Does this scenario sound familiar? Your story is being workshopped in class or a by a writers’ group. You listen attentively to the discussion about your piece and take notes. At home, you diligently read the scribbles in the margins and endnotes on the returned copies of your manuscript. You give it a few days to settle. You return to the most recent draft of your manuscript and find yourself stumped. Do you make every suggested change? Some of them? What about those that conflict? Or this scenario: perhaps you give your story to a trusted friend or writer colleague for feedback and in response you receive a kind but vague opinion of the story.Seeking out feedback can be one of the most crucial steps in the revision process. Take a look at any Acknowledgements page of a book. Profuse thanks goes to editors and readers—early in the process and late—because writers understand that sensitive and relevant feedback will help them realize more fully their intentions on the page, which will help them better achieve those intentions. But what to do with all those notes? The avalanche of comments? The wish-washy paragraph from a reader? There are ways to navigate this tricky terrain and use feedback to its maximum potential. Here are some pointers you might integrate into your process.
1. Choose readers with care.
In a class or writers group, your audience is pre-selected. The benefit here is that you are often receiving guidance on the process, learning the language of writing and actively practicing and talking about the craft. Since your fellow writers are doing the same, you have a shared base of knowledge from which to work. When you are seeking out readers, you might choose a mix of writerly friends and people you know to be avid readers. Realize that friends and family members may have the added burden of being concerned about hurting your feelings, especially if they are not well versed in the art of constructive critique. Keep this in mind as you choose readers and if you do choose to ask the favor, request honesty (and make sure you’re ready for it). When working with writers as readers, your commenters are likely to focus on craft and have an understanding of the language in which to discuss those issues. With non-writing readers, you may have to do some of the translating of their concerns and feelings. If they were bored during page two through four, for example, then those are areas where you may need to build tension or pare out unnecessary details.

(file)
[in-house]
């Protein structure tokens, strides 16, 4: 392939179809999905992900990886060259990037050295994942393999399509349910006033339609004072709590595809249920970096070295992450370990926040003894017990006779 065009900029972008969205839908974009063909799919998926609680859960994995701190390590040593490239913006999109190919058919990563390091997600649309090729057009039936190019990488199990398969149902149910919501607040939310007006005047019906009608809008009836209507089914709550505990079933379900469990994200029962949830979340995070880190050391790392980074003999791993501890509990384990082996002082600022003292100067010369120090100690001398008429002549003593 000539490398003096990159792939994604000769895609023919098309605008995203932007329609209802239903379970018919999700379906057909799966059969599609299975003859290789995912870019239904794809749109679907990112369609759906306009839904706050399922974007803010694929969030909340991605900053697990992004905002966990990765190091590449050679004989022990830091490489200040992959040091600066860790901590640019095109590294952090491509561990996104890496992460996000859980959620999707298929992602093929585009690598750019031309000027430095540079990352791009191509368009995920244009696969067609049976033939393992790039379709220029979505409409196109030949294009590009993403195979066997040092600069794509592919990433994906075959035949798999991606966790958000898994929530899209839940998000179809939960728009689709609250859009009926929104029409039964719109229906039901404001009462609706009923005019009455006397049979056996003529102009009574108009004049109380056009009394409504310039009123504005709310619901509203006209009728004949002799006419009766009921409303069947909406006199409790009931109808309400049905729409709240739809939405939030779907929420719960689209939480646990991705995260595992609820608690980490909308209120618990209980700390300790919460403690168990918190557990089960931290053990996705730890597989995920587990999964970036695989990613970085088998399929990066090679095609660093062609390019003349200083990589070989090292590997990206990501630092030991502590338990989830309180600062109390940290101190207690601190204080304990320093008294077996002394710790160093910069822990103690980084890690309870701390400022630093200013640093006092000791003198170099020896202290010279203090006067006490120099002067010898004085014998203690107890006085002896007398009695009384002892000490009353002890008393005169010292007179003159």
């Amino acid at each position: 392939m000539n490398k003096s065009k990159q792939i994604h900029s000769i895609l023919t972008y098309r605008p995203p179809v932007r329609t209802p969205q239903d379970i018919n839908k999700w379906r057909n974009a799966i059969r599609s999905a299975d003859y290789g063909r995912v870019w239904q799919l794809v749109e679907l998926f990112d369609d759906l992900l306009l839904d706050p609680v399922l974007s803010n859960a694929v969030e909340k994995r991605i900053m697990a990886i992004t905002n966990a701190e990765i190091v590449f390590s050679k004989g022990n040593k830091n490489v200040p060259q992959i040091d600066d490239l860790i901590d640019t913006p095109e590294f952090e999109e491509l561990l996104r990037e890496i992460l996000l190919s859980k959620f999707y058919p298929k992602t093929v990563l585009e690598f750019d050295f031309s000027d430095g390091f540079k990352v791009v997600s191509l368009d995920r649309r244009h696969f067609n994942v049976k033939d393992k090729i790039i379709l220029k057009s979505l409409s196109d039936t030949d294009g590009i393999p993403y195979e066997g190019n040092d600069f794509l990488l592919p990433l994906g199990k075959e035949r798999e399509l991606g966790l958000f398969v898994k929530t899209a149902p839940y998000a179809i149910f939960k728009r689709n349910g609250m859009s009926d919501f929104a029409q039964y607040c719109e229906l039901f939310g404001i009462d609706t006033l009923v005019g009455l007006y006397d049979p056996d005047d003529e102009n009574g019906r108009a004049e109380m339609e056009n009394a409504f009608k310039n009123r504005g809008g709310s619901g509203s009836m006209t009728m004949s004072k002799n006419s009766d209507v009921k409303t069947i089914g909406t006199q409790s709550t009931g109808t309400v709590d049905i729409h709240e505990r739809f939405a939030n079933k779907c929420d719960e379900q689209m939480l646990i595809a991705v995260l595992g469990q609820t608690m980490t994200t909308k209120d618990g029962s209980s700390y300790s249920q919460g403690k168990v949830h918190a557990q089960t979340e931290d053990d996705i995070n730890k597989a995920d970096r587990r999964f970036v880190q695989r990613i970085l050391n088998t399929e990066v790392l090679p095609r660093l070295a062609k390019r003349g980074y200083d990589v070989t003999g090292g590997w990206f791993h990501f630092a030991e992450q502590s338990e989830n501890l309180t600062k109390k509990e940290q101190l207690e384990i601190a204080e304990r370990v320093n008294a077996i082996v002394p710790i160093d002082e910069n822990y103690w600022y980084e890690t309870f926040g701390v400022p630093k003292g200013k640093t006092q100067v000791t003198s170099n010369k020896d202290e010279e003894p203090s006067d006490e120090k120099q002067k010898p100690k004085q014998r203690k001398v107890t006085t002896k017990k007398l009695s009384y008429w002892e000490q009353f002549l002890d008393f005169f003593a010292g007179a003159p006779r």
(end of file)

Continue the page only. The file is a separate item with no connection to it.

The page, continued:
2. Understand your own major concerns about the work.
Take time to develop a list of your concerns about the work and its craft. Make sure these are specific: “At the end, is it clear Mary isn’t going to leave with Joe?” When questions are too General—“Is the end clear?”—the issue can be harder to explore and can even result in misunderstandings. Keep these questions to yourself to begin with. Look this list over right before you receive your feedback so you can see what’s said about those issues by readers of their own volition. Save the remaining issues for after your reader has completed his or her own thoughts on the piece.
3. Follow your reader, don’t lead.
Give any reader the opportunity to share their thoughts and work from their initial impressions without any leading on your part. Your well intentioned questions or comments might focus the reader in a way that takes them away from their own impressions, or makes them place importance on issues that might not have come up for them in their own unguided reading of the work. I’ve seen this happen time and again in workshop where a seemingly innocent comment made when passing out the story will direct a large course of the commentary. This can detract from other, perhaps more important, issues about the work.